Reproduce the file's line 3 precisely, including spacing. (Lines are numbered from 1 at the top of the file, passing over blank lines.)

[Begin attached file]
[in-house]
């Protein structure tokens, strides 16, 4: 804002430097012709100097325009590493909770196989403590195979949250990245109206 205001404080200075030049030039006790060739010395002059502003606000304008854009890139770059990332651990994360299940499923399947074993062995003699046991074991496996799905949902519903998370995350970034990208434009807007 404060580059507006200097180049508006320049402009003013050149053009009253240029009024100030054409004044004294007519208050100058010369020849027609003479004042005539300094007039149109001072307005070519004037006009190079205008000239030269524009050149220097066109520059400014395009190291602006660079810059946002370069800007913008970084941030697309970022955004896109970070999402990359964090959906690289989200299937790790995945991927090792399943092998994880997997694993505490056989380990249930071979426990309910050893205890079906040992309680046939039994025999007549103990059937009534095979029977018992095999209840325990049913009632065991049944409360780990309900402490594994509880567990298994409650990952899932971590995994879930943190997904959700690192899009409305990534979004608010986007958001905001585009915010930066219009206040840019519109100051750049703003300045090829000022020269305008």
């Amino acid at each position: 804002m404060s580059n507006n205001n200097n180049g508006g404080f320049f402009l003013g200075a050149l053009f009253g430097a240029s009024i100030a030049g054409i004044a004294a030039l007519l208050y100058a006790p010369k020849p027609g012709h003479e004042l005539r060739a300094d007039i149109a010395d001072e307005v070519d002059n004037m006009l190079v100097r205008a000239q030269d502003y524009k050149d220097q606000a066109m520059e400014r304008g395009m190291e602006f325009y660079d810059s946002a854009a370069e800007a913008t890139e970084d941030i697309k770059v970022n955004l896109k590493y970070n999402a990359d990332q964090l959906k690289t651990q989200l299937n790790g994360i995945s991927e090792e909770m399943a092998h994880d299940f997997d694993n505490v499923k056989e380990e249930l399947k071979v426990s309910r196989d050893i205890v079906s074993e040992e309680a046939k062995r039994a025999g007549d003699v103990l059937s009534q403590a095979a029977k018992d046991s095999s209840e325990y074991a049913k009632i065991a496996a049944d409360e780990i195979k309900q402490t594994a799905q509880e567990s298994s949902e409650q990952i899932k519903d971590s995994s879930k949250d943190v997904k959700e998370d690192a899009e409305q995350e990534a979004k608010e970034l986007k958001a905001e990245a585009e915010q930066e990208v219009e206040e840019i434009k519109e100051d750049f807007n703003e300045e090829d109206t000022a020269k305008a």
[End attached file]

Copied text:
């Amino acid at each position: 804002m404060s580059n507006n205001n200097n180049g508006g404080f320049f402009l003013g200075a050149l053009f009253g430097a240029s009024i100030a030049g054409i004044a004294a030039l007519l208050y100058a006790p010369k020849p027609g012709h003479e004042l005539r060739a300094d007039i149109a010395d001072e307005v070519d002059n004037m006009l190079v100097r205008a000239q030269d502003y524009k050149d220097q606000a066109m520059e400014r304008g395009m190291e602006f325009y660079d810059s946002a854009a370069e800007a913008t890139e970084d941030i697309k770059v970022n955004l896109k590493y970070n999402a990359d990332q964090l959906k690289t651990q989200l299937n790790g994360i995945s991927e090792e909770m399943a092998h994880d299940f997997d694993n505490v499923k056989e380990e249930l399947k071979v426990s309910r196989d050893i205890v079906s074993e040992e309680a046939k062995r039994a025999g007549d003699v103990l059937s009534q403590a095979a029977k018992d046991s095999s209840e325990y074991a049913k009632i065991a496996a049944d409360e780990i195979k309900q402490t594994a799905q509880e567990s298994s949902e409650q990952i899932k519903d971590s995994s879930k949250d943190v997904k959700e998370d690192a899009e409305q995350e990534a979004k608010e970034l986007k958001a905001e990245a585009e915010q930066e990208v219009e206040e840019i434009k519109e100051d750049f807007n703003e300045e090829d109206t000022a020269k305008a």